On Wednesday, police warned Americans participating in an annual float down the St Claire River near the Michigan border that even accidentally crossing into Canada could lead to a hefty fine. In 2016, during more carefree times, Canadian police congenially escorted about 1,500 floaters back to the US side after winds blew them off course.
Still, the effects of the border closure on the small towns along either side are not insignificant.
Before coronavirus, around 300,000 people crossed the border every day, including Canadians who routinely made daytrips to score a deal at US outlet malls or petrol stations, and American tourists exploring the wonder of Niagara Falls.
Since March, non-commercial land border crossings to Canada have dropped by nearly 95%, according to the Canadian Border Services Agency (CBSA).
“It’s going to decimate everything up there,” Mr Saunders says.
But the economic impact of closing the border to travellers is nothing compared to what would happen to Canada if another wave of coronavirus forced a second shutdown, says Ambarish Chandra, a professor of economics at the University of Toronto.
“This travel does have a lot of economic impact on the communities where travellers go to,” he says.
“But given the pandemic in the US, and the number of cases there, it makes sense to restrict travel to the US – potentially indefinitely.”
Prof Chandra says government should provide aid to border towns whose economy relies heavily on foreign tourism, but hold steady with the border closures until the pandemic is over.
“In the long run it’s way cheaper to bail out all of Niagara Falls, Ontario, than to close down Toronto for even another three or four weeks,” he says.
After months of shuttering most businesses, Canada’s coronavirus cases are dropping and the country is in the middle of re-opening its economy. Daily cases have dropped from a high of 2,760 on 3 May to a few hundred.
Restaurants and shops have been open for at least a few weeks in most major cities, and so far, cases are still trending downwards.
Meanwhile, the US is trying to tame its outbreak, which reached a peak of 75,821 on 17 July and is seeing about 40,000 new cases a day.
Those numbers are what’s fuelling the unease many Canadians have with American travellers.
“Montana is directly south of us, is having a second spike of cases right now, and I don’t feel sorry for anybody that gets stopped at the border, let’s put it that way,” says Jim Willett, the mayor of Coutts, Alberta.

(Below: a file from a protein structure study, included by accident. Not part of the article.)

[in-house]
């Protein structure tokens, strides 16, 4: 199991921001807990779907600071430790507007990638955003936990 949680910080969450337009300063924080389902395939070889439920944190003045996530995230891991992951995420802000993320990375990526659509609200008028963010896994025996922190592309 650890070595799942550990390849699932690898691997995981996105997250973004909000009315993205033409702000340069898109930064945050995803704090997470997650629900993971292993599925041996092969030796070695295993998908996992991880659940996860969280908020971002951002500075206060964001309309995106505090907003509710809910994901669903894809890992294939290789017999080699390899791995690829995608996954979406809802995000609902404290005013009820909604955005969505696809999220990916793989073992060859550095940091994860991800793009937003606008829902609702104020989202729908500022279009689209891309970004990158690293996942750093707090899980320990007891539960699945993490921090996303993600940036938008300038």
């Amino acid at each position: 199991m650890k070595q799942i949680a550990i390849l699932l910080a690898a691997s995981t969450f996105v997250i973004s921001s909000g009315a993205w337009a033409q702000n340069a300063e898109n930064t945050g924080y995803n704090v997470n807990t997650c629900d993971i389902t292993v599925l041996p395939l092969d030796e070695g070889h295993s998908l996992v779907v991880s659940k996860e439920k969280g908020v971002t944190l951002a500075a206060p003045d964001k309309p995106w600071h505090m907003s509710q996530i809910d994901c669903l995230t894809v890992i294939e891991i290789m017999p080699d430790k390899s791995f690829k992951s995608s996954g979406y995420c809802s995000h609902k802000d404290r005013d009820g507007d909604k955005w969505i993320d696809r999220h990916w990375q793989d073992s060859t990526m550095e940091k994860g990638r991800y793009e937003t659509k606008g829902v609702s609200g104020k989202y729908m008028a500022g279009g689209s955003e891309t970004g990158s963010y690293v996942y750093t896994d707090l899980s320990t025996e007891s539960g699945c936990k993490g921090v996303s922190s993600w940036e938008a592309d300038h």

“I’m afraid if we opened up the border too soon, we might have more of a problem like what’s going on down south.”
His town is one of the five border towns where US residents travelling to Alaska can enter Canada, since the CBSA cracked down on the so-called “Alaska loophole” at the end of July.
Since Alaska shares no borders with other US states, Americans who drive there on land have to go through Canada, hence the “loophole”.
After the border closed, many have expressed concern that drivers have been exploiting the loophole to explore some of the country’s most scenic places, like Vancouver Island and Banff, Jasper, and Lake Louise.
In June, RCMP issued seven tickets worth $1,200 ($906, £694) each to Americans who broke the rules by sightseeing in Alberta.
“Do not pass go. Go directly to Alaska,” Premier Horgan said during a news conference in July.
Complaints about the loophole and the lack of enforcement led to the crackdown.
At the end of July, the border authority announced that Alaska-bound travellers had only limited points of entry, must take the most direct route to their destination, and should display tags in their vehicle identifying them as US drivers going to the northern state.
They are also limited to a “reasonable period of stay” in Canada, and are forbidden from visiting national parks, leisure sites and other tourist destinations, with rule-breakers facing the stiff penalties.
Since the tougher rules have been enacted, Mr Willett says he’s not “too concerned” about the traffic coming over the border.
“[We] get quite a few people through all times of the day and night. Most of them are quite co-operative,” he says.